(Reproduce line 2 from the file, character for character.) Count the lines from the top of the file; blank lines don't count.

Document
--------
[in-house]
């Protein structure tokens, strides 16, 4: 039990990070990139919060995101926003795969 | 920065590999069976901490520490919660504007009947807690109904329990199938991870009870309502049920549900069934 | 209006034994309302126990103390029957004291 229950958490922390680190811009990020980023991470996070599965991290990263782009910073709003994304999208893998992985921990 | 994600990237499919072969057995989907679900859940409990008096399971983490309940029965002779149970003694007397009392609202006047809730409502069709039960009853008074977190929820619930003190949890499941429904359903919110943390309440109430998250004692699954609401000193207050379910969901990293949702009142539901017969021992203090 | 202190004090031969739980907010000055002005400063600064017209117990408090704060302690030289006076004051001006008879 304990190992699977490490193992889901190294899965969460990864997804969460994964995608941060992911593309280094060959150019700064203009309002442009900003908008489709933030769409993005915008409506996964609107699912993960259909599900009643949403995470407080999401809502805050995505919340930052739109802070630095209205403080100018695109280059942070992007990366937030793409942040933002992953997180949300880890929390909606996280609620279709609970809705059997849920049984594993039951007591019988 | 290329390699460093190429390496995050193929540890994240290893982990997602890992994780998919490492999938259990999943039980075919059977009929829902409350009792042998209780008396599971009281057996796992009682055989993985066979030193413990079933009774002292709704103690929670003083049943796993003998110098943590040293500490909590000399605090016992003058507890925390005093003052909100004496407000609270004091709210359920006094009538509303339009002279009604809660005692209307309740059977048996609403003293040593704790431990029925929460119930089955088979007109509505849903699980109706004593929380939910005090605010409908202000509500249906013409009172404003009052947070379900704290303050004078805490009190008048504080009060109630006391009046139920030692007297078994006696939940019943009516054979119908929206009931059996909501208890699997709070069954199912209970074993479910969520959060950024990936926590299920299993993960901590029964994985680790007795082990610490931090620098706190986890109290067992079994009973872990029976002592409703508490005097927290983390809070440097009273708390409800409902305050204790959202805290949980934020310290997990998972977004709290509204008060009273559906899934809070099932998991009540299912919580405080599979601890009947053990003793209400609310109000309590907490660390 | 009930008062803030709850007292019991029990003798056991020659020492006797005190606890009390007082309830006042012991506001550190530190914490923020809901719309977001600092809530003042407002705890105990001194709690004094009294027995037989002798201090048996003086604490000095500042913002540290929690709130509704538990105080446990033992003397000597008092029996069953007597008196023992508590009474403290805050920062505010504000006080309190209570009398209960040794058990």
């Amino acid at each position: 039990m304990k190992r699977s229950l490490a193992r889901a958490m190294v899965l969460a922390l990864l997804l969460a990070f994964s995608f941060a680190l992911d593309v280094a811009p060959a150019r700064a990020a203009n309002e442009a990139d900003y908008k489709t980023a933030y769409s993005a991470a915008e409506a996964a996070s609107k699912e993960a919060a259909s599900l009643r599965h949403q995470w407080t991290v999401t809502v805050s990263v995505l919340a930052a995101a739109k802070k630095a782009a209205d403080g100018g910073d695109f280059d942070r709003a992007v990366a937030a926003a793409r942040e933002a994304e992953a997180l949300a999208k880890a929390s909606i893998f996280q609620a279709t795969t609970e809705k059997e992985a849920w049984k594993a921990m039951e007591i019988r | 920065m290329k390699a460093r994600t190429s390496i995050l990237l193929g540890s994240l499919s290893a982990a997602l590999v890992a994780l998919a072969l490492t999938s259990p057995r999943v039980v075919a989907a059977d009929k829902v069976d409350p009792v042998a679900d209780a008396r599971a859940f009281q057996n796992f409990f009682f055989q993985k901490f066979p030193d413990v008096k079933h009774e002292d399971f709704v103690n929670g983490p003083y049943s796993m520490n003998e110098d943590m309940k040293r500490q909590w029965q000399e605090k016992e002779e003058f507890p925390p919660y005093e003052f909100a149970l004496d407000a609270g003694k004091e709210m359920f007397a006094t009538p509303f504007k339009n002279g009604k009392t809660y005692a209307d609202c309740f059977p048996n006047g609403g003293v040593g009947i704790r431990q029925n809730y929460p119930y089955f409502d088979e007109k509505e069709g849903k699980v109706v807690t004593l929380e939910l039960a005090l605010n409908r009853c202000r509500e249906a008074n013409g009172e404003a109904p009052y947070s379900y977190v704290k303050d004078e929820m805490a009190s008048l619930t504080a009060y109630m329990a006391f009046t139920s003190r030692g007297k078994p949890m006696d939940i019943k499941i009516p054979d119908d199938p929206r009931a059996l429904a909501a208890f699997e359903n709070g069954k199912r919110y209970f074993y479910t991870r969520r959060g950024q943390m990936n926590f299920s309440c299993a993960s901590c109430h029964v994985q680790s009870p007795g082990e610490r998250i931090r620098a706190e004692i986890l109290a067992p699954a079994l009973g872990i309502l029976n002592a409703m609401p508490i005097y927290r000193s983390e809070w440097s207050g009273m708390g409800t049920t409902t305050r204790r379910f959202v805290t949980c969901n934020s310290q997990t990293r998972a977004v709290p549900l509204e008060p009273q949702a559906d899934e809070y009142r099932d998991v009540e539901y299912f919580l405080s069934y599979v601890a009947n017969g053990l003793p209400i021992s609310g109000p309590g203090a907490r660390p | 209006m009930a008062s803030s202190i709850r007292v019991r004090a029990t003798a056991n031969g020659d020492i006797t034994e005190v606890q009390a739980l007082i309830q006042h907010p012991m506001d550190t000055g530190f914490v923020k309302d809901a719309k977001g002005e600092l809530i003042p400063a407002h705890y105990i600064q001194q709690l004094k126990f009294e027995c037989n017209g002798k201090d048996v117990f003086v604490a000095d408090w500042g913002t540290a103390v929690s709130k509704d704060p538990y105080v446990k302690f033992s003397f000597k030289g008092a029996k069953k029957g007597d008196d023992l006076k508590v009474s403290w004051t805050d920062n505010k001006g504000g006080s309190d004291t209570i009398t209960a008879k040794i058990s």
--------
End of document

């Protein structure tokens, strides 16, 4: 039990990070990139919060995101926003795969 | 920065590999069976901490520490919660504007009947807690109904329990199938991870009870309502049920549900069934 | 209006034994309302126990103390029957004291 229950958490922390680190811009990020980023991470996070599965991290990263782009910073709003994304999208893998992985921990 | 994600990237499919072969057995989907679900859940409990008096399971983490309940029965002779149970003694007397009392609202006047809730409502069709039960009853008074977190929820619930003190949890499941429904359903919110943390309440109430998250004692699954609401000193207050379910969901990293949702009142539901017969021992203090 | 202190004090031969739980907010000055002005400063600064017209117990408090704060302690030289006076004051001006008879 304990190992699977490490193992889901190294899965969460990864997804969460994964995608941060992911593309280094060959150019700064203009309002442009900003908008489709933030769409993005915008409506996964609107699912993960259909599900009643949403995470407080999401809502805050995505919340930052739109802070630095209205403080100018695109280059942070992007990366937030793409942040933002992953997180949300880890929390909606996280609620279709609970809705059997849920049984594993039951007591019988 | 290329390699460093190429390496995050193929540890994240290893982990997602890992994780998919490492999938259990999943039980075919059977009929829902409350009792042998209780008396599971009281057996796992009682055989993985066979030193413990079933009774002292709704103690929670003083049943796993003998110098943590040293500490909590000399605090016992003058507890925390005093003052909100004496407000609270004091709210359920006094009538509303339009002279009604809660005692209307309740059977048996609403003293040593704790431990029925929460119930089955088979007109509505849903699980109706004593929380939910005090605010409908202000509500249906013409009172404003009052947070379900704290303050004078805490009190008048504080009060109630006391009046139920030692007297078994006696939940019943009516054979119908929206009931059996909501208890699997709070069954199912209970074993479910969520959060950024990936926590299920299993993960901590029964994985680790007795082990610490931090620098706190986890109290067992079994009973872990029976002592409703508490005097927290983390809070440097009273708390409800409902305050204790959202805290949980934020310290997990998972977004709290509204008060009273559906899934809070099932998991009540299912919580405080599979601890009947053990003793209400609310109000309590907490660390 | 009930008062803030709850007292019991029990003798056991020659020492006797005190606890009390007082309830006042012991506001550190530190914490923020809901719309977001600092809530003042407002705890105990001194709690004094009294027995037989002798201090048996003086604490000095500042913002540290929690709130509704538990105080446990033992003397000597008092029996069953007597008196023992508590009474403290805050920062505010504000006080309190209570009398209960040794058990």